One of medicine’s biggest challenges today is that we can’t make new antibiotics fast enough to keep up with bacteria evolving to become resistant to them.
There have been no new classes of antibiotics approved since the '80s. That means sometimes there are just no options available to treat infections caused by antibiotic-resistant "superbugs".
But one startup — Paris-based Phagos — has just raised €2.4m to build tech to fight those superbugs with phages (full name: bacteriophages). These are viruses can find and kill specific strains of bacteria.
Since its founding in May 2021, Phagos has targeted animal farming. As the biggest consumer of antibiotics, farming is a large contributor to bacterial resistance.
“Animals eat antibiotics and we then eat them,” says Alexandros Pantalis, CEO and cofounder of Phagos. “Environmental, animal and human health are all interconnected — we address the problem where it is biggest.”
The seed round was led by Demeter and Hoxton Ventures. Other investors are agritech VC firm Agfunder and Entrepreneur First — Pantalis and his cofounder and CTO, Adèle James, met through the Entrepreneur First programme — as well as angel investors including Grant Aarons from FabricNano and Max Jamily from Hoxton Farms.
The company plans to use the funding to find an industry partner, continue R&D and scale up production.
Developing phage cocktails
The startup develops phage "cocktails" that target several bacterial strains known for making animals sick. Phagos has already had promising results in a small-scale study in aquatic animals, the team says.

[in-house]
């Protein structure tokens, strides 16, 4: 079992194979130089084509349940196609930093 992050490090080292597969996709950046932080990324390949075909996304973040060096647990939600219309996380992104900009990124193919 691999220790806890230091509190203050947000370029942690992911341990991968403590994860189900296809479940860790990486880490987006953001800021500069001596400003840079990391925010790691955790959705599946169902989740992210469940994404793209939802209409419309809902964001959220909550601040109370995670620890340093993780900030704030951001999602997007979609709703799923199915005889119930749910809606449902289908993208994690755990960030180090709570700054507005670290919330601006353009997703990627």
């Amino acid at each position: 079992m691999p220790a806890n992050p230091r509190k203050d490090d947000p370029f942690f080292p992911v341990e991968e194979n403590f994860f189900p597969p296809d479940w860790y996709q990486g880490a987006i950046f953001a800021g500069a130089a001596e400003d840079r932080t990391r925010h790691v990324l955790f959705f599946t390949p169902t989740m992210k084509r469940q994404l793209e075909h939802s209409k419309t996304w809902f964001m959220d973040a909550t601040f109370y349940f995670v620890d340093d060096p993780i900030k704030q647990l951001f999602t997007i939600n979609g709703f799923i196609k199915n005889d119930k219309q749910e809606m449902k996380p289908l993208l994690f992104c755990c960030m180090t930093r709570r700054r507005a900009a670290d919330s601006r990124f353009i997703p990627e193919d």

Using phages as an alternative to antibiotics is not a new idea. Companies like Pherecydes Pharma in France or Armata Pharmaceuticals in the US are developing bacteriophage treatments for human diseases, but none of them have been approved yet. The technology has also caught the interest of Covid vaccine developer BioNTech, which acquired Austrian bacteriophage startup PhagoMed in November 2021.
When it comes to animal farming, Phagos will be directly competing with Polish startup Proteon Pharmaceuticals, which sells bacteriophage feed additives for birds and fish.
According to Pantalis, Phagos will be taking a different approach. Instead of launching a "static" product for each application, the goal of the startup is to follow an "evolutionary" approach where new bacteriophages can be added to the mix responding to the needs of the farmers.
Phagos can make a new bacteriophage from scratch in two months. However, regulators don’t move that fast.
“The only animal health phage product available on the European market took four years to be approved,” says Pantalis. “The current regulatory landscape is not ready for bacteriophages to be a success.”
There is no precedent for a product with this approach getting approval by the European Medicines Agency, which regulates human and veterinary medicines in the EU. That will be one of the big challenges Phagos will face going forward, but Pantalis is optimistic that a solution will be found in collaboration with the regulators.